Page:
Allbirds is on track to nearly zero out carbon emissions by 2030, thanks to its largest year-over-year emissions reduction to date.
The Bay Area company with new roots in Portland marked Earth Month with the launch of its latest “Flight Status” impact report, which showed that it leveraged 27 different business initiatives to achieved 60 percent of its 2025 science-based targets. The certified B Corp reduced its carbon footprint by 19 percent—from 8.76 kg CO₂e to 7.12 kg CO₂e—last year.
A product “carbon cost” added to customer receipt aims to increase awareness about the impacts of consumption, Allbirds said, building upon a 2020 initiative labeling products with their carbon footprint. In 2021, the company open-sourced its assessment and labeling methodology to promote industry-wide adoption. Earlier this spring, it unveiled its net-zero carbon M0.0nshot sneaker, and last week, the new SuperLight collection launched with Allbirds’ lowest-carbon foam to date.
“With our Flight Status, we want to show all of the work we do every day of the year when it comes to our commitment and journey towards zero carbon emissions—and we want to print it on our receipts for everyone to see,” head of sustainability Hana Kajimura said. “Real leadership in sustainability means following through on what you say you’re going to do. Taking small steps that add up to something big.”
Over the past year, Allbirds has focused on responsible material sourcing and energy efficiency. It launched new products made with regenerative wool, including the holiday Regen collection—shoes, a beanie and a scarf made with wool from ZQRX. It plans to use the material again this year in SuperLight products.
Allbirds has also partnered with New Zealand Merino and Made For Good, which provides farm-level traceability and emissions data, to develop a baseline for net emissions across all of the company’s suppliers. This will give the company insights into where, and how, it can reduce carbon impact moving forward, it said. Allbirds plans to source all of its wool from regenerative sources by 2025, and reduce or sequester 100 percent of on-farm emissions from the cultivation process during that timeframe as well.
Renewable materials have also played a role in cutting carbon, accounting for -0.25 kg CO2e of Allbirds’s overall per unit reduction of -1.64 kg CO2e. Transitioning from virgin to recycled nylon in wool fabrics, incorporating more recycled content into its sock liners across cellulosic styles, and reducing the weight of packaging contributed to these reductions, putting the company on track to achieve its 2025 science-based target of using 75 percent sustainably sourced, natural and recycled materials. Allbirds aims to slash the carbon footprint associated with raw material uptake by 25 percent, and reduce raw material usage by 25 percent over the next two years.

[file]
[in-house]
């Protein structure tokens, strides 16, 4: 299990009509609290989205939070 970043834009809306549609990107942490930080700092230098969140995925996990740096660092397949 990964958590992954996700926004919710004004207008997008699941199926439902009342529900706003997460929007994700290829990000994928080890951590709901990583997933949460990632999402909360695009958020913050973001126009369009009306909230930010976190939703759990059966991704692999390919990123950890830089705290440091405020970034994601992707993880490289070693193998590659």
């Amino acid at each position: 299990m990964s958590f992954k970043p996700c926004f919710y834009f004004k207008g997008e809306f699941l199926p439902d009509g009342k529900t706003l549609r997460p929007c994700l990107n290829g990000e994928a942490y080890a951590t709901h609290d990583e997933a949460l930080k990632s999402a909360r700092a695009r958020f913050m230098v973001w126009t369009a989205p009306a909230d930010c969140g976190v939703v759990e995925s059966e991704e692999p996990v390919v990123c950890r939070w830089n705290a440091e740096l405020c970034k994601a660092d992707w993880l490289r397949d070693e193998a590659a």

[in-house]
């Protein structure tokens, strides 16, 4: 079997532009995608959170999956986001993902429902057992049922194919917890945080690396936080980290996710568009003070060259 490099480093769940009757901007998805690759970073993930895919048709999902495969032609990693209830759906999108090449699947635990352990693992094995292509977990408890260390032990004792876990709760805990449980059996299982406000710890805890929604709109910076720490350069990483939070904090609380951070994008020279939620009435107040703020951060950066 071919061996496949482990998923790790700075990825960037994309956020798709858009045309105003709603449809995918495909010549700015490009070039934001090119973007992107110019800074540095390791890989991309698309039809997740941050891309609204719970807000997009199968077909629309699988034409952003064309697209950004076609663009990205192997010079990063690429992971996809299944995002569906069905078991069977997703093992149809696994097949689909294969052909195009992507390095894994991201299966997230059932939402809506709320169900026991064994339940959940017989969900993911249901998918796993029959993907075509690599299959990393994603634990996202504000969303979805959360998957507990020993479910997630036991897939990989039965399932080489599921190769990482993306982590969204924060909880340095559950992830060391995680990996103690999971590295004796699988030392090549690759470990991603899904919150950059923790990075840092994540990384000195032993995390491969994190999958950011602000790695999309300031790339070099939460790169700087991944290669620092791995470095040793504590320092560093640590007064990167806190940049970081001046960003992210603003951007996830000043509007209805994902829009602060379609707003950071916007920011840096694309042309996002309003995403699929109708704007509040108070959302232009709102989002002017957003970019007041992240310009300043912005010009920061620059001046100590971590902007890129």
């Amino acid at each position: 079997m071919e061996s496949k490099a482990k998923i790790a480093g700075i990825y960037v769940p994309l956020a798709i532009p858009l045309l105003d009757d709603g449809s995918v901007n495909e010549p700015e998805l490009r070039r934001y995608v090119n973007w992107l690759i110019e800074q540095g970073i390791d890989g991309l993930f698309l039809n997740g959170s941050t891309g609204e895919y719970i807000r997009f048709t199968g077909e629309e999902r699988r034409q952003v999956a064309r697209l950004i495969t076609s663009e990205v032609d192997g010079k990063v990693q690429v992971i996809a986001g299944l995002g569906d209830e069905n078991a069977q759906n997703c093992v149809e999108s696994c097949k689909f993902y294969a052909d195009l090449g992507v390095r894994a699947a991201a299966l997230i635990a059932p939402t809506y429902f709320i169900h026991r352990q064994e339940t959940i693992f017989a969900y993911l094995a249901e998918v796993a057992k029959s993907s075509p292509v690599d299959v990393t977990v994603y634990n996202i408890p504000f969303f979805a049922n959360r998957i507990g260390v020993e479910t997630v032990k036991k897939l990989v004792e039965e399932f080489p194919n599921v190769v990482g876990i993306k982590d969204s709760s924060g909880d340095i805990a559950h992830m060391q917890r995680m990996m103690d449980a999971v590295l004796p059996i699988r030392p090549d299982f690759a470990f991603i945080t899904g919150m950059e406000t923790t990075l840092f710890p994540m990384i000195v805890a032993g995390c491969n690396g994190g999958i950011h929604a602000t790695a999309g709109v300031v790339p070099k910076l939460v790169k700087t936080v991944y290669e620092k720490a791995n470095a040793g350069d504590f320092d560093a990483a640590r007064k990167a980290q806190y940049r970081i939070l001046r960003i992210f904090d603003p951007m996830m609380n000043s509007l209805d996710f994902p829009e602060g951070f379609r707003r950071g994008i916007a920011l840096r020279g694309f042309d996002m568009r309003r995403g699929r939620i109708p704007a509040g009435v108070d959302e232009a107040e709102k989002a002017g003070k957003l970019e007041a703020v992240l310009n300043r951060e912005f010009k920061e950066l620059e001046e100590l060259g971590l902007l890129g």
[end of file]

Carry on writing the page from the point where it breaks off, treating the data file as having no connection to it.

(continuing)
After pandemic supply chain disruptions ratcheted up air freight usage, Allbirds significantly increased ocean shipping to 96 percent during 2022—a 16 percent increase from 2020 that surpasses its 2025 goal by 1 percent. Responsible energy use accounted for a reduction of -0.93 kg CO2e of Allbirds’ overall per unit reduction of -1.64 kg CO2e.
The company continues to advocate for increased renewable energy usage across its operations, including in China facilities making rubber and molding foams. In Vietnam, where its primary factories are located, the company wants suppliers to use more renewable energy.
In addition to climate-related commitments, Allbirds has developed science-based goals surrounding fair labor, water consumption, chemistry, animal welfare, traceability and transparency. Allbirds said it has amped up its ability to collect audit data from factories and is sharing more details on facilities and workers, and plans to implement a more comprehensive environmental program across its supply chain.
“Sustainability has been a cornerstone of the business since we founded Allbirds, and it’s something our consumers and the industry continue to look to us to lead,” co-founder and co-CEO Tim Brown said. “To bring our carbon footprint to near zero, we have to continue driving this work forward.”
Brown went on to say that, “It’s not enough to do the work on our own—we need to inspire and empower the industry to follow suit in order to generate real change. That is why we’re committed to open-sourcing our toolkits and collaborating with other brands to join us.”